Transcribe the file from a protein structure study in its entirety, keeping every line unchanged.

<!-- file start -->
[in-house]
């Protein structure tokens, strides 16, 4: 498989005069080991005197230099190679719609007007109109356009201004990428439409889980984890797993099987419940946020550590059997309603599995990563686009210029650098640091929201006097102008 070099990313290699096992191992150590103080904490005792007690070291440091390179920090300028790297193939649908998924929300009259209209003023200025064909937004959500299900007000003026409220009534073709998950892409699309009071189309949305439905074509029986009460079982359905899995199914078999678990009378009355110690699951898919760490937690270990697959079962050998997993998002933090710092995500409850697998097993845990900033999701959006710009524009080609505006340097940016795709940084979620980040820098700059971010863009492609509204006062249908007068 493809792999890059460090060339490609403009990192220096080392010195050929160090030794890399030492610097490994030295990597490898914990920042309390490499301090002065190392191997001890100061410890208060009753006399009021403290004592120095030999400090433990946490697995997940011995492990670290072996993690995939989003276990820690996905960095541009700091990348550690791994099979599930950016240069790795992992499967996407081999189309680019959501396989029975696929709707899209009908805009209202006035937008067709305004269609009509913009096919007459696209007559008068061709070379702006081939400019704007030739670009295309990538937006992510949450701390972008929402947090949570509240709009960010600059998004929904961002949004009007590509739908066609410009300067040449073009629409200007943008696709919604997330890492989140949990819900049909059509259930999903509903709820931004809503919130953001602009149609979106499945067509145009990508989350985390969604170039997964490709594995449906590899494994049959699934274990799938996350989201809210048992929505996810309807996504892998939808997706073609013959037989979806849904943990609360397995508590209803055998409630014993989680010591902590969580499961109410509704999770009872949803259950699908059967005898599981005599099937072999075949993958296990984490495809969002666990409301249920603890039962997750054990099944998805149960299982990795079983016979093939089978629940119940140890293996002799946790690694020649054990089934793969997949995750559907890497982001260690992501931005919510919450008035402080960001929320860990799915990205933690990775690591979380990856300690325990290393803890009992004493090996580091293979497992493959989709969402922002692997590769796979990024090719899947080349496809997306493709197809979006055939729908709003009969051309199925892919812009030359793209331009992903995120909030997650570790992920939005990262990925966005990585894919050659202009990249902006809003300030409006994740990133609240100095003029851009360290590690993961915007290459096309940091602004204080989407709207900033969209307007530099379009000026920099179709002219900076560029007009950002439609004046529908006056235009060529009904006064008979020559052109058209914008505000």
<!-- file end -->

[in-house]
């Protein structure tokens, strides 16, 4: 498989005069080991005197230099190679719609007007109109356009201004990428439409889980984890797993099987419940946020550590059997309603599995990563686009210029650098640091929201006097102008 070099990313290699096992191992150590103080904490005792007690070291440091390179920090300028790297193939649908998924929300009259209209003023200025064909937004959500299900007000003026409220009534073709998950892409699309009071189309949305439905074509029986009460079982359905899995199914078999678990009378009355110690699951898919760490937690270990697959079962050998997993998002933090710092995500409850697998097993845990900033999701959006710009524009080609505006340097940016795709940084979620980040820098700059971010863009492609509204006062249908007068 493809792999890059460090060339490609403009990192220096080392010195050929160090030794890399030492610097490994030295990597490898914990920042309390490499301090002065190392191997001890100061410890208060009753006399009021403290004592120095030999400090433990946490697995997940011995492990670290072996993690995939989003276990820690996905960095541009700091990348550690791994099979599930950016240069790795992992499967996407081999189309680019959501396989029975696929709707899209009908805009209202006035937008067709305004269609009509913009096919007459696209007559008068061709070379702006081939400019704007030739670009295309990538937006992510949450701390972008929402947090949570509240709009960010600059998004929904961002949004009007590509739908066609410009300067040449073009629409200007943008696709919604997330890492989140949990819900049909059509259930999903509903709820931004809503919130953001602009149609979106499945067509145009990508989350985390969604170039997964490709594995449906590899494994049959699934274990799938996350989201809210048992929505996810309807996504892998939808997706073609013959037989979806849904943990609360397995508590209803055998409630014993989680010591902590969580499961109410509704999770009872949803259950699908059967005898599981005599099937072999075949993958296990984490495809969002666990409301249920603890039962997750054990099944998805149960299982990795079983016979093939089978629940119940140890293996002799946790690694020649054990089934793969997949995750559907890497982001260690992501931005919510919450008035402080960001929320860990799915990205933690990775690591979380990856300690325990290393803890009992004493090996580091293979497992493959989709969402922002692997590769796979990024090719899947080349496809997306493709197809979006055939729908709003009969051309199925892919812009030359793209331009992903995120909030997650570790992920939005990262990925966005990585894919050659202009990249902006809003300030409006994740990133609240100095003029851009360290590690993961915007290459096309940091602004204080989407709207900033969209307007530099379009000026920099179709002219900076560029007009950002439609004046529908006056235009060529009904006064008979020559052109058209914008505000």